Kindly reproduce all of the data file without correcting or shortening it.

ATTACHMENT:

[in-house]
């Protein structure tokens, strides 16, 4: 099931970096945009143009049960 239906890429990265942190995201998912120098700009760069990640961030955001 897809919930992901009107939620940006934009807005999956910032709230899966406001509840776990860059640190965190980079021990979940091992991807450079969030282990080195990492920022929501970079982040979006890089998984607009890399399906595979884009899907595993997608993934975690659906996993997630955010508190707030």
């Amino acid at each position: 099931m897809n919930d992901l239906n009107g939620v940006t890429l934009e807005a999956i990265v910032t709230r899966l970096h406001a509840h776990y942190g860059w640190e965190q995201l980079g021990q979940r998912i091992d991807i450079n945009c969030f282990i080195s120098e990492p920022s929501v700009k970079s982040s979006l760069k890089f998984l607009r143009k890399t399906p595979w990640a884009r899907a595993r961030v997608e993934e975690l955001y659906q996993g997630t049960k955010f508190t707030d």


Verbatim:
[in-house]
């Protein structure tokens, strides 16, 4: 099931970096945009143009049960 239906890429990265942190995201998912120098700009760069990640961030955001 897809919930992901009107939620940006934009807005999956910032709230899966406001509840776990860059640190965190980079021990979940091992991807450079969030282990080195990492920022929501970079982040979006890089998984607009890399399906595979884009899907595993997608993934975690659906996993997630955010508190707030």
């Amino acid at each position: 099931m897809n919930d992901l239906n009107g939620v940006t890429l934009e807005a999956i990265v910032t709230r899966l970096h406001a509840h776990y942190g860059w640190e965190q995201l980079g021990q979940r998912i091992d991807i450079n945009c969030f282990i080195s120098e990492p920022s929501v700009k970079s982040s979006l760069k890089f998984l607009r143009k890399t399906p595979w990640a884009r899907a595993r961030v997608e993934e975690l955001y659906q996993g997630t049960k955010f508190t707030d």